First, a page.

Nashville Woman Gives Cats a Forever Home (Even If It's With Her)

ANTIOCH, TENNESEE —
Kim Dolan’s first feline rescue arrived at her door emaciated, its fur full of fleas and an abscess on its face.
She named him Mouse. She took him to the vet, got him healed and posted flyers in case he was lost. A neighbor claimed him; he went home, though she worried about his care.
“He comes back here every few months,” says Kim. “I think it’s because he wants to say ‘thank you, for loving me, when someone else wouldn’t.” Since then, Kim has helped many more cats at her home outside of Nashville in need of TLC.
Kim runs Angel Wings Pet Care for work, caring for people’s pets. She runs Angel Wings Cat Rescue on her own. Donations and adoption fees help her efforts. This year, she’s taken 11 cats in that were adopted out, and another six that haven’t left.
“That’s OK,” says Kim. “They will always have a home with me.” As of October, 13 kitties had full roam of the house (and the enclosed cat patio her dad built).
Sometimes she traps the cats, and sometimes people surrender them, or call her for help when they find one in peril. Sometimes cats wander up to the house, sensing safety at Kim’s.
Dolan also opens her home to overnight visitors through Airbnb. Forty percent of the nightly rate goes toward her rescue efforts, and guests can cozy up with the kitties.
Bella, who came to Kim when her elderly owner died, will sleep on the bed if you keep the guest bedroom door open. Stevie, who is blind, was rescued from a shelter because it was unlikely he would be adopted. He sticks to himself.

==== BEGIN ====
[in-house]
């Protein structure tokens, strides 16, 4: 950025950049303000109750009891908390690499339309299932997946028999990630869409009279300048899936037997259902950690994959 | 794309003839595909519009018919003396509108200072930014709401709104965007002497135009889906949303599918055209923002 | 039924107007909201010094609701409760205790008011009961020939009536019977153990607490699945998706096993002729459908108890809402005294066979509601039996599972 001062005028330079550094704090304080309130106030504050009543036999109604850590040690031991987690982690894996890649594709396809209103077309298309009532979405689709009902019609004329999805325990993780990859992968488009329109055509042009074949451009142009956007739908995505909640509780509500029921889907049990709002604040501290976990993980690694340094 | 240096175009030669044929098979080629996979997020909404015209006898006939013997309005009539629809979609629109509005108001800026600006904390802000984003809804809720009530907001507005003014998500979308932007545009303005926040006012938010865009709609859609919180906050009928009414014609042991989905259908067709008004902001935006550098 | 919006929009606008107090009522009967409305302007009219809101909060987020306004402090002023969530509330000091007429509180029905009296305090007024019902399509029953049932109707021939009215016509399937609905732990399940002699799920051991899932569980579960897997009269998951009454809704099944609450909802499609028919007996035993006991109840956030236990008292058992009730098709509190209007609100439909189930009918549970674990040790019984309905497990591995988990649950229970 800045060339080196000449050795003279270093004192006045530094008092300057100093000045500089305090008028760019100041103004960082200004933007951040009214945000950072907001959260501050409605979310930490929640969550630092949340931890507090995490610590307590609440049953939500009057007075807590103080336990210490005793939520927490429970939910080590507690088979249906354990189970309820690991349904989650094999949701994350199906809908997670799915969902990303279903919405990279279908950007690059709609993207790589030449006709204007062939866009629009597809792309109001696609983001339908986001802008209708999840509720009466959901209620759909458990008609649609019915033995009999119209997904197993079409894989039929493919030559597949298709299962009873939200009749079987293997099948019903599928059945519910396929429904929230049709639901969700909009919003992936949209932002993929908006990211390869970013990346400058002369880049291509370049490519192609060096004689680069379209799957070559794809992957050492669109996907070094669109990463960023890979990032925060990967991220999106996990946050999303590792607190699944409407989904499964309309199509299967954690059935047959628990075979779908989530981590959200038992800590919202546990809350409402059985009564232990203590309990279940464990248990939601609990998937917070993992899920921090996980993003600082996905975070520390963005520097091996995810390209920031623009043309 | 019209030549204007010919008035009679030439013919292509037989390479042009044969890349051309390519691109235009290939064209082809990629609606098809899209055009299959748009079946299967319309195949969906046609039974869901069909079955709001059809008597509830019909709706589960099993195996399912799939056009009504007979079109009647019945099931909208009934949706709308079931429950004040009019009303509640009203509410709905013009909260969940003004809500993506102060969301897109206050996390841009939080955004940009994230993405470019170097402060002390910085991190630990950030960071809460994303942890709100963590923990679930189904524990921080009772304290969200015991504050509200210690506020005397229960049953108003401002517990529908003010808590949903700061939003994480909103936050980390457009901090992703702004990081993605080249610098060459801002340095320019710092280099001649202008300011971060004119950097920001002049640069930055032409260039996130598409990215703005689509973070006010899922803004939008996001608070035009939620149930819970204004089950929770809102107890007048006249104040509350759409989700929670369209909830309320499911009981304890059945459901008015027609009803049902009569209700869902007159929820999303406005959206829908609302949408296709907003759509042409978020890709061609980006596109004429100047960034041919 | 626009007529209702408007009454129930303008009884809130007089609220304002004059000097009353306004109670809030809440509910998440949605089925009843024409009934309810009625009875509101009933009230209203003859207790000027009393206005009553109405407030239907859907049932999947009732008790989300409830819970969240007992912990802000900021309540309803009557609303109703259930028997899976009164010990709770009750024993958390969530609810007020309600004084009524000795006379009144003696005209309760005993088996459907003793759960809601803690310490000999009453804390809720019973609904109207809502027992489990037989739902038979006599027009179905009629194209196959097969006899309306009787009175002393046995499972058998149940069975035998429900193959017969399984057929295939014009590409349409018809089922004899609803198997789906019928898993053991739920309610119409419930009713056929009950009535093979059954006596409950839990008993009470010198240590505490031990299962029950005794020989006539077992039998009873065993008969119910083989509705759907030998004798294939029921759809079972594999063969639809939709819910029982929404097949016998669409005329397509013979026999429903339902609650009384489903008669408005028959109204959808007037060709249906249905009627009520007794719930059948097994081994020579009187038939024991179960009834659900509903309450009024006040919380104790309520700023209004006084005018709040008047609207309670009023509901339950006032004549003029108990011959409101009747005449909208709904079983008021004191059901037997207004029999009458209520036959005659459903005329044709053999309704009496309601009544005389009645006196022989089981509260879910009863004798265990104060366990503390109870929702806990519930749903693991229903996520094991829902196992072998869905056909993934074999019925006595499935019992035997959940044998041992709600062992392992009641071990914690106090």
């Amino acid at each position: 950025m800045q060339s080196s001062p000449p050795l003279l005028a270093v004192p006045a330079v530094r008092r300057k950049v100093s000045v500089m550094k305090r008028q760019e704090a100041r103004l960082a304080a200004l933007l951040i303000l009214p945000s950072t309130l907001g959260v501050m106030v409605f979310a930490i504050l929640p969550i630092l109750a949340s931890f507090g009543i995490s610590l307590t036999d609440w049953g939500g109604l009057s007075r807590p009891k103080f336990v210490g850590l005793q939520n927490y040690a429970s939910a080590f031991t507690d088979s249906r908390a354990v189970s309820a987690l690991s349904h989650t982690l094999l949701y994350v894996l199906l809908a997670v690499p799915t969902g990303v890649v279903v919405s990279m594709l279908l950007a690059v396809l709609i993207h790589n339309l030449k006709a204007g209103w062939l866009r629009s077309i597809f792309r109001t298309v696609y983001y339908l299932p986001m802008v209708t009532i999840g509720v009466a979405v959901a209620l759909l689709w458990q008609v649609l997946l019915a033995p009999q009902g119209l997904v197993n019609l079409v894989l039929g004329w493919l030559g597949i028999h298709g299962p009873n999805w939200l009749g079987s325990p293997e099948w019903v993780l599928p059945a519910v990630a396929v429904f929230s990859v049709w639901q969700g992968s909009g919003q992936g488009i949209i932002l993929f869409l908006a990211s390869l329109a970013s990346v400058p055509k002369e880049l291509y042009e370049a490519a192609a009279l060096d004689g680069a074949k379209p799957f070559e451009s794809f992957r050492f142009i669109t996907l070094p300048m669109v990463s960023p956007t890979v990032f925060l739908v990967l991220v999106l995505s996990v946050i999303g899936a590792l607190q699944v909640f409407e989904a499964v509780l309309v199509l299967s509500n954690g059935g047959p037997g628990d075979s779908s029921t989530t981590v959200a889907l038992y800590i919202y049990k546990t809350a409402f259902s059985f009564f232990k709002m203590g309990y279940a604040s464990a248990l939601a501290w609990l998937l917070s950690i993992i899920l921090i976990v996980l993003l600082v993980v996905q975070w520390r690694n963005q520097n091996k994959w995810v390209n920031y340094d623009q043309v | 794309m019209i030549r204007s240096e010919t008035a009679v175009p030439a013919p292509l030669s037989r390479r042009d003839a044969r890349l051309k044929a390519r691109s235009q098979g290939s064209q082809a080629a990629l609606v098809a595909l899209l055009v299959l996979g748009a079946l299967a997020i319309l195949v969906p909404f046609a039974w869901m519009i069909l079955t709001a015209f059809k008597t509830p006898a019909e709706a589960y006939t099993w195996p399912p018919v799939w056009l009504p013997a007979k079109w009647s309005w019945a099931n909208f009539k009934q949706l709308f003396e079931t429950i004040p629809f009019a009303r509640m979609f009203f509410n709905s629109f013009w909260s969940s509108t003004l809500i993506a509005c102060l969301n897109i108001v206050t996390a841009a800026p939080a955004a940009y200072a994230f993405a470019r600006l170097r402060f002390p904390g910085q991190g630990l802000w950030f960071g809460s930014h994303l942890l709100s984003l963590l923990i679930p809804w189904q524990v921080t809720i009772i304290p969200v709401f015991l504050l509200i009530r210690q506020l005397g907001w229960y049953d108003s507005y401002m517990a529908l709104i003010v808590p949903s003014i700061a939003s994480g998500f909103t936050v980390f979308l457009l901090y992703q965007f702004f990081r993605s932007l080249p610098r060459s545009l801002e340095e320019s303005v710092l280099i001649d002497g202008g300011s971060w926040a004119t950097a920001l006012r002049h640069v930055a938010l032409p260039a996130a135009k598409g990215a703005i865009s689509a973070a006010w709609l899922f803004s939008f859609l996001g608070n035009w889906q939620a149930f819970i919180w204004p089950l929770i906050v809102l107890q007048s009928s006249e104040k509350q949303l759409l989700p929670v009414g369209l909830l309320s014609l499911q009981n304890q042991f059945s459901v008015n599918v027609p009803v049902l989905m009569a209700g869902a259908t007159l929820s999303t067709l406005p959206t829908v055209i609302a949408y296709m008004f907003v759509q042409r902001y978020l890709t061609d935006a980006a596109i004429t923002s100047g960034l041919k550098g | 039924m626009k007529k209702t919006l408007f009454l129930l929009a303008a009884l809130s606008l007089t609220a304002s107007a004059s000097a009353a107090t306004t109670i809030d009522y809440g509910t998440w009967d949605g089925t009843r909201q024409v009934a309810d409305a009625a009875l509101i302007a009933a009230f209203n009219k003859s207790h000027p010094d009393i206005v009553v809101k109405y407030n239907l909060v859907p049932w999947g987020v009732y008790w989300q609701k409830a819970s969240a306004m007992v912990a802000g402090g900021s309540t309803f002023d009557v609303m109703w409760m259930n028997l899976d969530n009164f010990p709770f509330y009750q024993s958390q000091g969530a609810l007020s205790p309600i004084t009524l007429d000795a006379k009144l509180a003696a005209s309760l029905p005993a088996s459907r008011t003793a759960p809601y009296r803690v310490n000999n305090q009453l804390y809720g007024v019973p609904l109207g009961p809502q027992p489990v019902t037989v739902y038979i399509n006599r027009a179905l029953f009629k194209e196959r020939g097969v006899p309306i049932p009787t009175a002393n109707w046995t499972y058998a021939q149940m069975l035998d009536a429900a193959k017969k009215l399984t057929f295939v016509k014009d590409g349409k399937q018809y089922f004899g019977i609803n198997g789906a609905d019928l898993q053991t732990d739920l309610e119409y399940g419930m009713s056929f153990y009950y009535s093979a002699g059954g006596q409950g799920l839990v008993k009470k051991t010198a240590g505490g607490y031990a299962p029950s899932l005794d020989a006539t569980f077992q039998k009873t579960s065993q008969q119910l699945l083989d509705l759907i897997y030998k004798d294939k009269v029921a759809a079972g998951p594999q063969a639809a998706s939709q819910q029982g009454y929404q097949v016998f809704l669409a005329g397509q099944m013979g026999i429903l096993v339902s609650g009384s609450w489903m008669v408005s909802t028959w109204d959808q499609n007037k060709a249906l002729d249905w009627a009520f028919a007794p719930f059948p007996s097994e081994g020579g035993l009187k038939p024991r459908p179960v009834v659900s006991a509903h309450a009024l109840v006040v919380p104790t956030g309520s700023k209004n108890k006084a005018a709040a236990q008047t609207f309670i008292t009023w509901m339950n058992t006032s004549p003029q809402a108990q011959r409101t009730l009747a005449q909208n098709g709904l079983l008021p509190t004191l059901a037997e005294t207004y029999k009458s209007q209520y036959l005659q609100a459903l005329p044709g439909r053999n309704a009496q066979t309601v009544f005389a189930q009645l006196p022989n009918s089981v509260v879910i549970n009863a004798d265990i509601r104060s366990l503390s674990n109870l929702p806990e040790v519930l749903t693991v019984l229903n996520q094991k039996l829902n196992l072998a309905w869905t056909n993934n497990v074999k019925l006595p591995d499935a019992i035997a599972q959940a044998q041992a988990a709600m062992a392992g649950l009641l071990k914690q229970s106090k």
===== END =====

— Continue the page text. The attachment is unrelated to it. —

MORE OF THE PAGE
“He’s blind, but can do anything a cat can do,” says Kim. “If a fly comes in the house, he’s on it. It’s his super power. He’s a ninja.” Honeybee, and her equally orange baby, Cinammon, were going to be put outside in a box by the owner. The other cats in Honeybee’s litter have been adopted.
Spice was thrown out. Kim’s friend called her in a panic at night, when she found little eyes staring at her from a dumpster behind a fast food restaurant. Spice weighed the same as two sticks of butter when Kim took her in.
Marley, with his chipped ear, had been cut and burned before he was surrendered to a shelter. Marley lived with Kim a year before he let her pet him.
Now, she holds him like a baby and repeats the same assurance she has told him every day since he arrived: “I tell him, as long he’s here, no one will ever hurt him.”
Kim says the cats are soothing for her, and they are a lot like human beings.
“They each have their own personality,” she says, “and you have to earn their trust. You can’t control them or judge them or try to manipulate them.” Kim’s dream is to buy 5 acres outside Gatlinburg, Tenn., to build a huge sanctuary. For now, it’s cat haven at the Dolan house. She screens all potential adopters and follows the cats with their new families, who send photos. Thumper is an example of what she hopes for each kitty that comes through Angel Wings. When his new family came to the house, he ran to the daughter, who hugged him excitedly and paid the adoption fee herself.
“That young girl used all of her birthday money for this cat,” Kim remembers. “I cried. Things like that make me happy and know what I am doing is right.” In return, Kim says the cats have made her a better person.
“I am more compassionate and loving. Having so much unconditional love for a creature — whether it is a cat or dog or rabbit — that can never physically talk to you or explain what they need, teaches you a lot. They communicate in other ways. If you listen, you can understand. “It’s a lesson that applies to people as well, especially those who are from a different culture,” says Kim. “They may speak a different language, but if you truly look at them, you can understand each other. Animals teach us that, all the time.”